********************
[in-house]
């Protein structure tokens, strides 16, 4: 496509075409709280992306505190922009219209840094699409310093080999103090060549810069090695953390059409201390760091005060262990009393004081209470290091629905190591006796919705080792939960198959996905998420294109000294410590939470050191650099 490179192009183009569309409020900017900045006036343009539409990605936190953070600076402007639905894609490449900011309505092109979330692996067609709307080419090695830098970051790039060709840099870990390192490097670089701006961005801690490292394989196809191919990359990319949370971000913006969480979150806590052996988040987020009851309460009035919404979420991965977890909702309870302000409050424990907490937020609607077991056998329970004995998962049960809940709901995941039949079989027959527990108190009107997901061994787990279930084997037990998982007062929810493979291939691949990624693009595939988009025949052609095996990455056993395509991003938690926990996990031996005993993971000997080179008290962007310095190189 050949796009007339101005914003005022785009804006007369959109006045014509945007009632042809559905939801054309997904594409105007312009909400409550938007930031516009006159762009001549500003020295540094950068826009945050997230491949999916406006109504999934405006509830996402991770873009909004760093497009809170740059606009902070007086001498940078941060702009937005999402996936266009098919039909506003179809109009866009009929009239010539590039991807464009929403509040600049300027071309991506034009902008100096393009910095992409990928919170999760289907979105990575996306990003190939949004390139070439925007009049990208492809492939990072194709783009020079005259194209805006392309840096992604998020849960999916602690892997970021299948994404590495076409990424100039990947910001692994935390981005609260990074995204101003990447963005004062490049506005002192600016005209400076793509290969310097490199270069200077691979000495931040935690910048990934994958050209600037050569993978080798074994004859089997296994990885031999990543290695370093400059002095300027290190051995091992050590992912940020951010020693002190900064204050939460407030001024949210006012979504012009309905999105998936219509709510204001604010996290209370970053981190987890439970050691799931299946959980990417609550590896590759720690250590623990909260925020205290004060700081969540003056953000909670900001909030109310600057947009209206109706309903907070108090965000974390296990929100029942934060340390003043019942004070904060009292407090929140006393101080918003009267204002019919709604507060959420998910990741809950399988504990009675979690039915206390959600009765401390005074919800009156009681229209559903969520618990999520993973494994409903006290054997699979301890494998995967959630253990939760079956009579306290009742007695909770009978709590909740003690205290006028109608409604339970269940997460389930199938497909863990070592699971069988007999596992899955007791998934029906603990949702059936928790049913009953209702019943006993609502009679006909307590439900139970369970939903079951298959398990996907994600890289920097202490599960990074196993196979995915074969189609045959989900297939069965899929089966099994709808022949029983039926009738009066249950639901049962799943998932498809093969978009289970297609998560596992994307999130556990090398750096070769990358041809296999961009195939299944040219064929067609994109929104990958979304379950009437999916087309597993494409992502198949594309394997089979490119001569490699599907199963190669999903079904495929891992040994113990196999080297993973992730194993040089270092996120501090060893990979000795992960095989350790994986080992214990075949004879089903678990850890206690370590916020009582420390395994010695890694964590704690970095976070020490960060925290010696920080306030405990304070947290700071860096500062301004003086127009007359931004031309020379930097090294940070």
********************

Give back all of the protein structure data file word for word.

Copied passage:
[in-house]
């Protein structure tokens, strides 16, 4: 496509075409709280992306505190922009219209840094699409310093080999103090060549810069090695953390059409201390760091005060262990009393004081209470290091629905190591006796919705080792939960198959996905998420294109000294410590939470050191650099 490179192009183009569309409020900017900045006036343009539409990605936190953070600076402007639905894609490449900011309505092109979330692996067609709307080419090695830098970051790039060709840099870990390192490097670089701006961005801690490292394989196809191919990359990319949370971000913006969480979150806590052996988040987020009851309460009035919404979420991965977890909702309870302000409050424990907490937020609607077991056998329970004995998962049960809940709901995941039949079989027959527990108190009107997901061994787990279930084997037990998982007062929810493979291939691949990624693009595939988009025949052609095996990455056993395509991003938690926990996990031996005993993971000997080179008290962007310095190189 050949796009007339101005914003005022785009804006007369959109006045014509945007009632042809559905939801054309997904594409105007312009909400409550938007930031516009006159762009001549500003020295540094950068826009945050997230491949999916406006109504999934405006509830996402991770873009909004760093497009809170740059606009902070007086001498940078941060702009937005999402996936266009098919039909506003179809109009866009009929009239010539590039991807464009929403509040600049300027071309991506034009902008100096393009910095992409990928919170999760289907979105990575996306990003190939949004390139070439925007009049990208492809492939990072194709783009020079005259194209805006392309840096992604998020849960999916602690892997970021299948994404590495076409990424100039990947910001692994935390981005609260990074995204101003990447963005004062490049506005002192600016005209400076793509290969310097490199270069200077691979000495931040935690910048990934994958050209600037050569993978080798074994004859089997296994990885031999990543290695370093400059002095300027290190051995091992050590992912940020951010020693002190900064204050939460407030001024949210006012979504012009309905999105998936219509709510204001604010996290209370970053981190987890439970050691799931299946959980990417609550590896590759720690250590623990909260925020205290004060700081969540003056953000909670900001909030109310600057947009209206109706309903907070108090965000974390296990929100029942934060340390003043019942004070904060009292407090929140006393101080918003009267204002019919709604507060959420998910990741809950399988504990009675979690039915206390959600009765401390005074919800009156009681229209559903969520618990999520993973494994409903006290054997699979301890494998995967959630253990939760079956009579306290009742007695909770009978709590909740003690205290006028109608409604339970269940997460389930199938497909863990070592699971069988007999596992899955007791998934029906603990949702059936928790049913009953209702019943006993609502009679006909307590439900139970369970939903079951298959398990996907994600890289920097202490599960990074196993196979995915074969189609045959989900297939069965899929089966099994709808022949029983039926009738009066249950639901049962799943998932498809093969978009289970297609998560596992994307999130556990090398750096070769990358041809296999961009195939299944040219064929067609994109929104990958979304379950009437999916087309597993494409992502198949594309394997089979490119001569490699599907199963190669999903079904495929891992040994113990196999080297993973992730194993040089270092996120501090060893990979000795992960095989350790994986080992214990075949004879089903678990850890206690370590916020009582420390395994010695890694964590704690970095976070020490960060925290010696920080306030405990304070947290700071860096500062301004003086127009007359931004031309020379930097090294940070």